Stormy’s makes play for poker machines
While the hand isn’t over, it doesn’t look like a winner.
Following a discussion at its committee of the whole meeting on Tuesday, Feb. 21, the Northfield Village Board wants more information before formally considering gambling terminals in town but a majority of trustees did not express support for the idea.
Currently, Northfield forbids video gaming systems in local establishments, but the owners of Stormy’s Bar and Grille, 1735 Orchard Lane, are asking trustees to consider amending the village code to allow for the restaurant to install video poker terminals.
Stormy’s co-owner Chad Bidwill told trustees that Stormy’s would like to use the video poker machines to help generate revenue, and added that some customers leave Stormy’s when they find out it does not have video gaming.
“We have people that leave, especially on Fridays and Saturdays,” Bidwill said. “They’ll go out and have a drink or grab a bite to eat and then they’ll head somewhere else.”
Bidwill said the machines would be installed on the east side of the restaurant away from the dining room, and while families could enter that room, he said they typically do not.
Bidwill also said that the Illinois Gaming Board has regulations that must be followed and that, should the Village code be amended, Stormy’s would abide by their rules in addition to any that the Village might require.
In his memo to the trustees, Village Attorney Everette “Buzz” Hill said gaming could be regulated by creating a new class of liquor license.
“Allowing video gaming in the Village through the creation of liquor license classifications for establishments that have video gaming allows the Village to retain maximum control over video gaming,” Hill wrote in the memo. “Any establishment that wants video gaming at its location will need to apply for and obtain a liquor license from the Village.”
Though trustees mostly asked questions to Bidwill about the machines, Trustee Tracey Mendrek said she would not support video gaming in Northfield.
“I don’t believe that video gaming is appropriate for our community,” she said, adding that no other communities in New Trier Township allow gaming.
Bidwill, though, cited the nearby communities of Elk Grove, Morton Grove, North Chicago and Mount Prospect do. Niles, Prospect Heights, Buffalo Grove, Rolling Meadows and Wheeling also also video gaming, while Skokie, Evanston, Glenview and Northbrook do not.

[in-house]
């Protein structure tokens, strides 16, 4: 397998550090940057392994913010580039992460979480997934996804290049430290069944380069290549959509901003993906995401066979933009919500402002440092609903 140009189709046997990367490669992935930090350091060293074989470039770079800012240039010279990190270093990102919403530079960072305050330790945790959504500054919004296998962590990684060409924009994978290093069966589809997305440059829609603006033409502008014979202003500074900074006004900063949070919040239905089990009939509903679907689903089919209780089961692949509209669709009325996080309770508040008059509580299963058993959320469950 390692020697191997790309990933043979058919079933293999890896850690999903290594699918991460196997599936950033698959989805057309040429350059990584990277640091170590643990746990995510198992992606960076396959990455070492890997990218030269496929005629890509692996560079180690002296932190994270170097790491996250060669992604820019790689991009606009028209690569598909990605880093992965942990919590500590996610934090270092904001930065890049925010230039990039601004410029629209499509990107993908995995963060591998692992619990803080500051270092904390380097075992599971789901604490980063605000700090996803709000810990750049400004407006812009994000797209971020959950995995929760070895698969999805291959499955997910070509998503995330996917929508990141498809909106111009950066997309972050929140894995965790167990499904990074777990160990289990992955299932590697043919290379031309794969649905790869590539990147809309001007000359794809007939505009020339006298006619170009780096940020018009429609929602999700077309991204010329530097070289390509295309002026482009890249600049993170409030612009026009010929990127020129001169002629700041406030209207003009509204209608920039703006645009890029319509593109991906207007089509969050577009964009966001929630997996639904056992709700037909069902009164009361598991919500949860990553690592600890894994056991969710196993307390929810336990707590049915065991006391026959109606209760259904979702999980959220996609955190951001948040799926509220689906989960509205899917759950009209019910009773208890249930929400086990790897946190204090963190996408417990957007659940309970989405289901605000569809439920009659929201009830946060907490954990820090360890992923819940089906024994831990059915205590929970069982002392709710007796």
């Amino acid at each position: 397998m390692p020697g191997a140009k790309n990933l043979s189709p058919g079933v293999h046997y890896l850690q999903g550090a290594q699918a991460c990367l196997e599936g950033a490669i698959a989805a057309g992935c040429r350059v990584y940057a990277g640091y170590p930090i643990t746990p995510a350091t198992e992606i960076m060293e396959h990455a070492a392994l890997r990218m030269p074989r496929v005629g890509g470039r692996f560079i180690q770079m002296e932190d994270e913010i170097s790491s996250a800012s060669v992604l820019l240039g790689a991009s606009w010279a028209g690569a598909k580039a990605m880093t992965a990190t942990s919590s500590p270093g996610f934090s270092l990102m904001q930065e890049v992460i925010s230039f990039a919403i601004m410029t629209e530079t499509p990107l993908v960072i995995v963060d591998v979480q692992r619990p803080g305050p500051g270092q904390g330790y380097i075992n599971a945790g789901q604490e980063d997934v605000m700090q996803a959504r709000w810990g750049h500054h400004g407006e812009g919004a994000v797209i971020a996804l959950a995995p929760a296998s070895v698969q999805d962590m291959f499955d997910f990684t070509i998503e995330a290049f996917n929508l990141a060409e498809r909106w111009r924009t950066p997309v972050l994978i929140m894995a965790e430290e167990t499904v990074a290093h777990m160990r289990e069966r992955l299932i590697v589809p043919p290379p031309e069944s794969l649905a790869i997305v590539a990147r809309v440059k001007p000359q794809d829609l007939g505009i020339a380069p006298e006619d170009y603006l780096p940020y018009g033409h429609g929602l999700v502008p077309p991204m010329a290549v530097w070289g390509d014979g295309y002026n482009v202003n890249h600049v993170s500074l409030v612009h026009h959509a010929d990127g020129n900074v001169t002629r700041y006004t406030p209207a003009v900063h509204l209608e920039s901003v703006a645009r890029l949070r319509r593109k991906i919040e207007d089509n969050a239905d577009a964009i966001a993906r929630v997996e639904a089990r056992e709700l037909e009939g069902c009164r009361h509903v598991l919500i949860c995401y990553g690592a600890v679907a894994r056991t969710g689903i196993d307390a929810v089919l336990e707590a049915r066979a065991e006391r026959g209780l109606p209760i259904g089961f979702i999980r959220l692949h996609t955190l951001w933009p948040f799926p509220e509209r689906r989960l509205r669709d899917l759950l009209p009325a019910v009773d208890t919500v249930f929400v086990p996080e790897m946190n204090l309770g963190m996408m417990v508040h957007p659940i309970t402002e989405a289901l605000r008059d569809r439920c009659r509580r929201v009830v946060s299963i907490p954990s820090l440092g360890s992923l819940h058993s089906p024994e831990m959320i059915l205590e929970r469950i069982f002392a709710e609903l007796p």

“I think there’s a reason why the other communities in our area have not voted for it,” Mendrek said.
She also said that any change to the zoning code would not only impact Stormy’s, but any other business in Northfield.
“It is now an option for every establishment in our community, and I don’t want to be known on the North Shore as the place where you come to do video gaming,” Mendrek said.
Trustee Matt Galin also said he would not support video gaming.
“It’s not something I see for Northfield,” he said.
While Trustee Todd Fowler said he is leaning toward not supporting video gaming, he also said he has not seen these systems in operation and is interested in doing more research on them.
“I’m inclined to not want that in our village, but I also want to educate myself and go see what it’s like,” he said.
On the other hand, Trustee Charles Orth said he has been inside establishments that use gaming machines and he did not notice any type of negative behavior.
He described witnessing “quite a few people” playing and said they were “having a good time.”
“It didn’t seem obnoxious, it didn’t seem loud, it didn’t seem to be a problem,” Orth said.
While Village President Greg Lungmus said he personally does not support allowing video gaming in Northfield, he agreed with Fowler that more research needs to be done before trustees decide to move forward or not.
He also said he would work with Village Manager Stacy Sigman to see if they could conduct a community survey to get residents’ opinions on video gaming.
Lungmus also asked Bidwill to help write the survey questions if that ends up happening.
“Let’s see if we can further educate some of our board members here, and maybe do a survey,” Lungmus said.
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Peter Kaspari is a blogger and a freelance reporter. A 10-year veteran of journalism, he has written for newspapers in both Iowa and Illinois, including spending multiple years covering crime and courts. Most recently, he served as the editor for The Lake Forest Leader. Peter is also a longtime resident of Wilmette and New Trier High School alumnus.